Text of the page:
Hot spots, i.e. localized areas where higher temperatures can be detected, are among the main causes of failure of electrical equipment housed in cabinets or control panels. So, to correctly dissipate these heat accumulations and correctly manage the temperature inside the electrical panel, cooling must no longer be considered a secondary factor.
How and where hot spots are formed
It’s impossible to say whether and where hot spots could be located inside a cabinet since the layout, the thermal load of the installed electrical equipment, the dimensions of the cabinet and the environmental conditions are unique for each installation.
However, the formation of hot spots is frequent near devices which develop more heat during their activity and those not directly hit by any cooling air flows, due to the internal layout which influences their path.
Hot spots, in fact, can be the result of undercuts or impediments in the path that inhibit cooler air from reaching certain hidden points within the casing. If the cabinet is assumed to be an enclosed space, hot spots are bound to develop near the top, where hot air accumulates, due to heat stratification, and will be further amplified by extreme environmental conditions.
In slightly rarer cases, hot spots could be the result of loose and corroded cables, component failures, and unbalanced loads.
How to spot hot spots
Hot spots inside electrical cabinets can only be identified through advanced techniques, such as thermal imaging, infrared testing, thermal imaging cameras and heat transfer simulations. The simplest solution to identifying hot spots on the surface is to install a thermal imager inside the enclosure and adjust the scale to reveal them. An alternative to identifying potential hot spots in an already built enclosure is to create a design of the existing layout that includes the air inlet and exhaust openings and perform a coupled analysis of air flow and heat transfer, after marking potential sources. Thermal imaging cameras and IR testing are among the latest advances in thermal imaging, providing better results, but they are also more expensive.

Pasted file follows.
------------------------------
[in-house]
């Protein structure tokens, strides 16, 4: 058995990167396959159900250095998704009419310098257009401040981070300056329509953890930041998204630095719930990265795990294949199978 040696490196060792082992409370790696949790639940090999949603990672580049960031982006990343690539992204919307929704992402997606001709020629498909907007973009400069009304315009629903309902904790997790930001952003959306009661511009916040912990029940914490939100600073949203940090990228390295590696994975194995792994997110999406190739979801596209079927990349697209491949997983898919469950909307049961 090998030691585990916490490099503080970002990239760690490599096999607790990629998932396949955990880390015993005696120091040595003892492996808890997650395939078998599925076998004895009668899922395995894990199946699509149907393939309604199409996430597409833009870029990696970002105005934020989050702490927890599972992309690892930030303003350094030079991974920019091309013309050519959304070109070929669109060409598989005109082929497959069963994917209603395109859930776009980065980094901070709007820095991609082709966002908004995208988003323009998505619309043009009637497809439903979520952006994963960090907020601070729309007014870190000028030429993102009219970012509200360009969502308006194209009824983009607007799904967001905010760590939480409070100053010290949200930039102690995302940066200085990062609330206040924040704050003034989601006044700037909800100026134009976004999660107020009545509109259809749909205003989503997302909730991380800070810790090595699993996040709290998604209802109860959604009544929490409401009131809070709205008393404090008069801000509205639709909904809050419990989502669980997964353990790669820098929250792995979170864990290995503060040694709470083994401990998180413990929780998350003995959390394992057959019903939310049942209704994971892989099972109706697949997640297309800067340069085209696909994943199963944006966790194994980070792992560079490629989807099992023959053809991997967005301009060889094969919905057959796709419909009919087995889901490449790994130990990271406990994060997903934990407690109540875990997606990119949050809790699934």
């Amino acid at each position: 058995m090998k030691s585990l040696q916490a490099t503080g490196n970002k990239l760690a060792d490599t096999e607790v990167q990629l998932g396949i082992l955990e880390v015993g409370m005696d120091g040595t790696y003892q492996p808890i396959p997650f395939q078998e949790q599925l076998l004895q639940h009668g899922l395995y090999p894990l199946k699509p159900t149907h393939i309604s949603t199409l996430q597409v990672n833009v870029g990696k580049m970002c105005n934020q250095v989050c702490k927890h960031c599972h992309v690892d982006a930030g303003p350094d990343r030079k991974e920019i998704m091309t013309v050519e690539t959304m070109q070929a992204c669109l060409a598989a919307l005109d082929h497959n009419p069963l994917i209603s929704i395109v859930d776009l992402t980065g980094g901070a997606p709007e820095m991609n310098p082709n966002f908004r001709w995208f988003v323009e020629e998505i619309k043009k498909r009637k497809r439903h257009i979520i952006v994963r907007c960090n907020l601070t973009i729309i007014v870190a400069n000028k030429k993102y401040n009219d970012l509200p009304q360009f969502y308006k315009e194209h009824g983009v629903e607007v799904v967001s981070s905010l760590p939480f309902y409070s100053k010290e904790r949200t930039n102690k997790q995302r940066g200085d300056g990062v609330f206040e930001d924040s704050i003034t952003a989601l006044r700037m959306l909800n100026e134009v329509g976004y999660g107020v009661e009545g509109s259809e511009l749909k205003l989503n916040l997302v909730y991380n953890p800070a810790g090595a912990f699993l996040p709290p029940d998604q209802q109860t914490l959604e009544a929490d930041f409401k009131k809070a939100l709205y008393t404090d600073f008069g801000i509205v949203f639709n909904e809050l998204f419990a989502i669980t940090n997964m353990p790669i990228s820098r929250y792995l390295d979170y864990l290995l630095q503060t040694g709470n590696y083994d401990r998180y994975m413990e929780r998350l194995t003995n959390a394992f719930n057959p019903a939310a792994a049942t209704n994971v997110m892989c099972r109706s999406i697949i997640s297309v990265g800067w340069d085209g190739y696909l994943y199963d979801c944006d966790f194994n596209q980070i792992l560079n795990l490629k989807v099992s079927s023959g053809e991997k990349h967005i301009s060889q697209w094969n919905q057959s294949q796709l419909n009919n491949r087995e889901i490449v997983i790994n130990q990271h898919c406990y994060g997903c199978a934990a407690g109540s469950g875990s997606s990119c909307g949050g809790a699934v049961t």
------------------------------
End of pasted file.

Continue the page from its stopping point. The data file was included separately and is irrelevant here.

Hot spot management solutions
In most cases, the temperature outside the cabinet is low enough to solve everything with a simple forced air exchange, through vented openings such as filters and filter fans, while coolers are an effective solution when there’s the need to control the temperature inside the electrical panel and bring it below the room temperature.
However, even the use of forced convection methods does not absolutely guarantee the risk of hot spot formation if the positioning of the fans in the cabinet is not carefully taken care of. Air vortices and “heat pockets” can make the efforts to ventilate and cool vain.
Here are some tips to avoid hot spots:
- Develop the internal layout before defining the position of the inlet and exhaust openings in the cabinet, taking into account the movement of air and heat transfer within the space.
- Place fans on the panel away from possible airflow restrictions: this allows the airflow to reach an optimal speed which promotes better heat transfer.
- Add air deflectors if necessary to direct airflow to critical areas, thus aiding in the removal of hot spots.
- Install an orientable fan inside the cabinet to ensure the elimination of air pockets, especially in the most critical points.
OF Fandis adjustable fans
The OF series is Fandis’ range of orientable fans, a simple option that guarantees effective results. Often, inside a pre-existing electrical panel, it can be difficult to find enough space to install a fan in the immediate vicinity, oriented in the right position. The OF series, on the other hand, allows you to adjust the direction of the air flow on two axes, in order to concentrate the optimal air flow where necessary, regardless of the installation point.
Fandis orientable fan is available in 230 Vac, 115 Vac versions and 24 Vdc, and all equipped with fixing brackets for uprights with a 25 mm pitch, which is the most widespread standard within electrical panels.